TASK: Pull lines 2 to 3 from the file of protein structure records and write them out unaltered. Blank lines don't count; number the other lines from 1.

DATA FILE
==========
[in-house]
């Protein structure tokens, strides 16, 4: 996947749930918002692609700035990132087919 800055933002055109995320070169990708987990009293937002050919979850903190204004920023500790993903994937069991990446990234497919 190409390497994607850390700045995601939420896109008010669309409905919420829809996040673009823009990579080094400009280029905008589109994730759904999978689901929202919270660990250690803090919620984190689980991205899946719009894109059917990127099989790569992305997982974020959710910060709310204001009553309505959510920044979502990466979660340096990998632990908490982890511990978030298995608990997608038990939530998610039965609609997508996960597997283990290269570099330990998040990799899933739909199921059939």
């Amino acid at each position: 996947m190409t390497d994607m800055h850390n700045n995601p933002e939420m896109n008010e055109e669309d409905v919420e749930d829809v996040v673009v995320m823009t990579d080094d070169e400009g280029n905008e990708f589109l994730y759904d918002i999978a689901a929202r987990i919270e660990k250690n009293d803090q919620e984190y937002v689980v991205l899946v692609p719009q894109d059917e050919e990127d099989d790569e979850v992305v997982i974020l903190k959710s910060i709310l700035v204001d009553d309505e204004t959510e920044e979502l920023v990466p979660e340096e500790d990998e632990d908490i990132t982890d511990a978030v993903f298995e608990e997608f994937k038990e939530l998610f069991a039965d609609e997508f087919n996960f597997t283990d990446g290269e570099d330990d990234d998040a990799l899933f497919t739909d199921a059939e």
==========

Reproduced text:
């Protein structure tokens, strides 16, 4: 996947749930918002692609700035990132087919 800055933002055109995320070169990708987990009293937002050919979850903190204004920023500790993903994937069991990446990234497919 190409390497994607850390700045995601939420896109008010669309409905919420829809996040673009823009990579080094400009280029905008589109994730759904999978689901929202919270660990250690803090919620984190689980991205899946719009894109059917990127099989790569992305997982974020959710910060709310204001009553309505959510920044979502990466979660340096990998632990908490982890511990978030298995608990997608038990939530998610039965609609997508996960597997283990290269570099330990998040990799899933739909199921059939």
């Amino acid at each position: 996947m190409t390497d994607m800055h850390n700045n995601p933002e939420m896109n008010e055109e669309d409905v919420e749930d829809v996040v673009v995320m823009t990579d080094d070169e400009g280029n905008e990708f589109l994730y759904d918002i999978a689901a929202r987990i919270e660990k250690n009293d803090q919620e984190y937002v689980v991205l899946v692609p719009q894109d059917e050919e990127d099989d790569e979850v992305v997982i974020l903190k959710s910060i709310l700035v204001d009553d309505e204004t959510e920044e979502l920023v990466p979660e340096e500790d990998e632990d908490i990132t982890d511990a978030v993903f298995e608990e997608f994937k038990e939530l998610f069991a039965d609609e997508f087919n996960f597997t283990d990446g290269e570099d330990d990234d998040a990799l899933f497919t739909d199921a059939e």